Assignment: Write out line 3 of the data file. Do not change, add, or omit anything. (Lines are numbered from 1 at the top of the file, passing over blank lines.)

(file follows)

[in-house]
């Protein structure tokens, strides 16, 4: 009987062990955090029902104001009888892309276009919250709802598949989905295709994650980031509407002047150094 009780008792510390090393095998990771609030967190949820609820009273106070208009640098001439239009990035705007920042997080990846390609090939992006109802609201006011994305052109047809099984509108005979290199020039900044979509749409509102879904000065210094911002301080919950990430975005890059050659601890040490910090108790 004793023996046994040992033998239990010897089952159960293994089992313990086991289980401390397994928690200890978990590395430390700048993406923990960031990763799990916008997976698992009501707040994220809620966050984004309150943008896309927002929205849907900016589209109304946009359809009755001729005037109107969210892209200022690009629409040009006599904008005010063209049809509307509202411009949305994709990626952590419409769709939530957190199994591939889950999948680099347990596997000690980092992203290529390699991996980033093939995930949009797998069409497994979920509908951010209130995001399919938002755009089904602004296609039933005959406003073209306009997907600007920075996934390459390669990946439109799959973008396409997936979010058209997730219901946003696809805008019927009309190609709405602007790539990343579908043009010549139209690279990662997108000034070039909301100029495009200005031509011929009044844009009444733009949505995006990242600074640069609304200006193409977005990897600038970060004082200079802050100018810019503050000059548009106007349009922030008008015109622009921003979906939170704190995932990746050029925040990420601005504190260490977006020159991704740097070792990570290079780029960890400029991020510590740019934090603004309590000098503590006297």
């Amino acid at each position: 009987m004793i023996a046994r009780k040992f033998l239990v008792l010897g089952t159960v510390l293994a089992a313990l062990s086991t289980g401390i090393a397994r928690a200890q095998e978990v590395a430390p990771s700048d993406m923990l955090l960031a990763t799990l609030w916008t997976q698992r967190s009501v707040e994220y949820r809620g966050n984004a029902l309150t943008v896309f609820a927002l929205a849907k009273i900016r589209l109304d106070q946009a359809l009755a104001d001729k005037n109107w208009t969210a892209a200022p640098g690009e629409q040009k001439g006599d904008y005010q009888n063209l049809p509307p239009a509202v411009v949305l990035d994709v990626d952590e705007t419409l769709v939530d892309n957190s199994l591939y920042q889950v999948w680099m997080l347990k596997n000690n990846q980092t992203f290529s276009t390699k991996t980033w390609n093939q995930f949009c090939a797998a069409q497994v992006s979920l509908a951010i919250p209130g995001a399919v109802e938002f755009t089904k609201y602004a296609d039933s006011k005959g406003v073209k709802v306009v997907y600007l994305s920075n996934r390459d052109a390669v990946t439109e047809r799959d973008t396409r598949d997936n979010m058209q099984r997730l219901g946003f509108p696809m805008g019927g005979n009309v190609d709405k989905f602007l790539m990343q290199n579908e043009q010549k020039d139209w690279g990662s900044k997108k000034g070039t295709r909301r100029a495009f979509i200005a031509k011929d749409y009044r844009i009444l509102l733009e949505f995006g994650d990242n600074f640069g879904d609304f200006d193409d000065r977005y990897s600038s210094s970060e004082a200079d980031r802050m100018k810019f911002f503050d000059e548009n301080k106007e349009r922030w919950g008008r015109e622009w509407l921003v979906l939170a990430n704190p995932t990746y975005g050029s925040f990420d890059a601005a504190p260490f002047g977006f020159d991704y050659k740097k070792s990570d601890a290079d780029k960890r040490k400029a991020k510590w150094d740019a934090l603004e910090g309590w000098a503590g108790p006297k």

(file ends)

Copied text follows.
């Amino acid at each position: 009987m004793i023996a046994r009780k040992f033998l239990v008792l010897g089952t159960v510390l293994a089992a313990l062990s086991t289980g401390i090393a397994r928690a200890q095998e978990v590395a430390p990771s700048d993406m923990l955090l960031a990763t799990l609030w916008t997976q698992r967190s009501v707040e994220y949820r809620g966050n984004a029902l309150t943008v896309f609820a927002l929205a849907k009273i900016r589209l109304d106070q946009a359809l009755a104001d001729k005037n109107w208009t969210a892209a200022p640098g690009e629409q040009k001439g006599d904008y005010q009888n063209l049809p509307p239009a509202v411009v949305l990035d994709v990626d952590e705007t419409l769709v939530d892309n957190s199994l591939y920042q889950v999948w680099m997080l347990k596997n000690n990846q980092t992203f290529s276009t390699k991996t980033w390609n093939q995930f949009c090939a797998a069409q497994v992006s979920l509908a951010i919250p209130g995001a399919v109802e938002f755009t089904k609201y602004a296609d039933s006011k005959g406003v073209k709802v306009v997907y600007l994305s920075n996934r390459d052109a390669v990946t439109e047809r799959d973008t396409r598949d997936n979010m058209q099984r997730l219901g946003f509108p696809m805008g019927g005979n009309v190609d709405k989905f602007l790539m990343q290199n579908e043009q010549k020039d139209w690279g990662s900044k997108k000034g070039t295709r909301r100029a495009f979509i200005a031509k011929d749409y009044r844009i009444l509102l733009e949505f995006g994650d990242n600074f640069g879904d609304f200006d193409d000065r977005y990897s600038s210094s970060e004082a200079d980031r802050m100018k810019f911002f503050d000059e548009n301080k106007e349009r922030w919950g008008r015109e622009w509407l921003v979906l939170a990430n704190p995932t990746y975005g050029s925040f990420d890059a601005a504190p260490f002047g977006f020159d991704y050659k740097k070792s990570d601890a290079d780029k960890r040490k400029a991020k510590w150094d740019a934090l603004e910090g309590w000098a503590g108790p006297k």